Peroneal Tendinitis

There are two peroneal tendons that run on the outside of the ankle, along the back of the fibula - the peroneus brevis and peroneus longus. Tendons connect muscle to bone and allow them to exert force across the joints. The peroneus brevis has a shorter muscle and starts lower in the leg and runs around the back of the fibula on the outside of the leg and connects to the fifth metatarsal (pinky toe). The peroneus longus on the other hand has a longer course; it starts higher on the leg and runs underneath the foot to connect to the first metatarsal (big toe) on the inside of the foot. These peroneal tendons help to control the position of the foot during walking and are also responsible for turning the ankle to the outside.


Peroneal tendinitis is the inflammation of the peroneal tendons and usually occurs because these tendons are subject to overuse and excessive repetitive forces during standing and walking. This is a natural response the body has to injury and often causes pain, swelling, or irritation. Peroneal tendinitis most commonly occurs in athletes and individuals with high-arched feet or feet with a misaligned heel that is inclined or tilted inwards. Also, individuals who have recently tried a new exercise or have significantly increased their level of activity in a short period of time are prone to developing peroneal tendinitis.


Most individuals who have developed peroneal tendinitis experience the following symptoms:

  • Mild or severe pain on the outside of the ankle, below the lateral malleolus (bony bit) that worsens with activity
  • Swelling on the outside of the ankle, below the lateral malleolus
  • Pain when pressing in on the peroneal tendons on the outside of the ankle
  • "Startup pain" or pain first thing in the morning around the ankle
  • Inability to walk without limping

If there is persistent pain below the ankle or a "pop or snap" around the heel, consulting a physician immediately is highly recommended as an Achilles tendon rupture could be a likely cause.


The diagnosis of a peroneal tendinitis is generally made on physical examination and the patient history. The physician will examine the foot and ankle by gently pressing on the affected area to look for the symptoms mentioned above in addition to evaluating flexibility, range or motion, alignment, and reflexes. X-rays are typically normal, therefore, the physician may order an ultrasound or MRI scan to assess your condition and determine the proper course of treatment.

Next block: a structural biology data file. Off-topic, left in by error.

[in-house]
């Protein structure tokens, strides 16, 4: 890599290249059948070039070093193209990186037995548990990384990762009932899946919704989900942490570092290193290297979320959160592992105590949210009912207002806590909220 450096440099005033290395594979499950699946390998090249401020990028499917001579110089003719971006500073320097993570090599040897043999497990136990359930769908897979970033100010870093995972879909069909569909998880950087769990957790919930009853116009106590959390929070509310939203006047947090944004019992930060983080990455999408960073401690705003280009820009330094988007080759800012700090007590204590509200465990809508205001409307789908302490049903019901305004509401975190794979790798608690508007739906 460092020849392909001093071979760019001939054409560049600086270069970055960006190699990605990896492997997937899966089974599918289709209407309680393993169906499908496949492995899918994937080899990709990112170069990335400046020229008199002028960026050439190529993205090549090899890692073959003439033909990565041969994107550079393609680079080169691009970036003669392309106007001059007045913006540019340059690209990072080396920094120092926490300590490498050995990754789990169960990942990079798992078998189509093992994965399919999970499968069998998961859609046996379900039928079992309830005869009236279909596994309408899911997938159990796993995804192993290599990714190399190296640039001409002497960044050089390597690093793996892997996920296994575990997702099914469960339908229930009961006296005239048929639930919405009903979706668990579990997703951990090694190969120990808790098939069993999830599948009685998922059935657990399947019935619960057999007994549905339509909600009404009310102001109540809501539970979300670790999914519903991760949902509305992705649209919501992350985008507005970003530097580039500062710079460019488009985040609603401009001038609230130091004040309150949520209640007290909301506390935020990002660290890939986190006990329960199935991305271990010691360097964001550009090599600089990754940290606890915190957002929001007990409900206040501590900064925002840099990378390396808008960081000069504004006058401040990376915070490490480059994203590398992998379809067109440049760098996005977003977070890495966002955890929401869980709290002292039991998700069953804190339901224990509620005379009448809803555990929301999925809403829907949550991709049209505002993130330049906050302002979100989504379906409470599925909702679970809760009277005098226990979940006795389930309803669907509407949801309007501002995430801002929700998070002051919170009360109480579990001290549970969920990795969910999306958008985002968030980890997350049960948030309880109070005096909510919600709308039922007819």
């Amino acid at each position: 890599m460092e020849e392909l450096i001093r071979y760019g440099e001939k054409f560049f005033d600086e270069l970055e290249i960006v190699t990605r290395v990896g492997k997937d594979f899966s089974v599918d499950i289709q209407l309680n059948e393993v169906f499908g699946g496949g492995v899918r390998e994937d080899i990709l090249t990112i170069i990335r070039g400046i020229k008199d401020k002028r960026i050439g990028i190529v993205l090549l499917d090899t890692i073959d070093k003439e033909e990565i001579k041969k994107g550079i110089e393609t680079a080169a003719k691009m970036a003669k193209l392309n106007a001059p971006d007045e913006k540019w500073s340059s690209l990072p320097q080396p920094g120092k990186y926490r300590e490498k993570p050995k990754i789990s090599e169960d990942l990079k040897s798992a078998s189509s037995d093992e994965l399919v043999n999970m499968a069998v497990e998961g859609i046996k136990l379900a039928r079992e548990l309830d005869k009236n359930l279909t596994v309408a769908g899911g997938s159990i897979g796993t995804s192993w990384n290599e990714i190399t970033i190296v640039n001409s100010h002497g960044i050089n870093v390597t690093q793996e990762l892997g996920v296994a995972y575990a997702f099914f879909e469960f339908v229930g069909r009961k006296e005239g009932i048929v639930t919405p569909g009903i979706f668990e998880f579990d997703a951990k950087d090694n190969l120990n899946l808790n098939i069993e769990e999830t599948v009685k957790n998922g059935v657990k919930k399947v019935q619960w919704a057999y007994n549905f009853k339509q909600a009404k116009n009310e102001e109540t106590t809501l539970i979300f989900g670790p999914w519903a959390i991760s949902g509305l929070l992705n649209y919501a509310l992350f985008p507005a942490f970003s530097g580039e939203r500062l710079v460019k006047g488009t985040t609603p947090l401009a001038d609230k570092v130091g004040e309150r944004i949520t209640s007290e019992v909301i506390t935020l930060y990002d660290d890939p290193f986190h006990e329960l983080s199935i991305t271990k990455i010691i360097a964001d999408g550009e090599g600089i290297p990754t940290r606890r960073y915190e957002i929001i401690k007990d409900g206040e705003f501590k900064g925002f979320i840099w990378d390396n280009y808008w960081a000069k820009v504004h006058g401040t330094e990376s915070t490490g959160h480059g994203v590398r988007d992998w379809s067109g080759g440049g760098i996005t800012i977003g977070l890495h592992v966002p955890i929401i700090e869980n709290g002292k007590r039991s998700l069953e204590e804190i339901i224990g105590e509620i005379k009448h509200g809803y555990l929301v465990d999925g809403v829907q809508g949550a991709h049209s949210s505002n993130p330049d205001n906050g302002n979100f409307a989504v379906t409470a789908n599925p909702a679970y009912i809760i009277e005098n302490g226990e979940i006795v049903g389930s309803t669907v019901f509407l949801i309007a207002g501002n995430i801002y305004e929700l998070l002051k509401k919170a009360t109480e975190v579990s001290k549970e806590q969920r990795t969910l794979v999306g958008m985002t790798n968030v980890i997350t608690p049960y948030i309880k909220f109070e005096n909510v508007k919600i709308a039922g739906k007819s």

Peroneal tendinitis responds extremely well to non-operative measures and this approach will provide pain relief and minimizing symptoms which can take several weeks. However, in extreme cases if signs and symptoms are severe and persistent and more conservative treatments don't work or there is a significant tear in the peroneal tendons, the physician may recommend an operative treatment option as a last resort.

Rest - It is advised to decrease or completely stop the activity that makes the pain worse. As peroneal tendinitis is an overuse injury, continuing to train is not going to allow the inflammation to go and the injury to heal. A great way to stay active while allowing the symptoms to subside is to switch to low-impact, cross-training activities such as biking or swimming.

Ice - Placing ice on the most painful areas of the peroneal tendons throughout the day for up to 20 minutes every hour until symptoms reduce.

Medication - Over-the-counter medication such as ibuprofen and naproxen usually help reduce pain and swelling. If these are deemed insufficient by your physician, they might prescribe stronger medication (NSAID's) to relive pain and reduce inflammation.

Physical Therapy - Physical Therapists will often prescribe specific strengthening and stretching exercises that promote healing and strengthening of the peroneal tendons. They might even recommend orthotic devices with a recessed area under the first metatarsal to relieve pressure and strain on the tendons. If your pain is severe, your physician or therapist may recommend ankle bracing to decrease the inversion movement.

Surgery - Surgery should only be considered if there is evidence of significant tearing of the peroneal tendons or a bony prominence (such as a bone spur) that is physically irritating the tendons. The specific type of surgery depends on the severity of the damage and should be discussed with the physician when the need is identified.


Patients with peroneal tendinitis usually recover fully, but this can take quite some time. Patience is extremely important since an overuse injury require time and a period of rest. Proper healing of the peroneal tendons is extremely important before an individual goes back to activity. Each patient is unique, so the therapy program will vary based on his/her level of pain, extent of injury, and desired level of activity.



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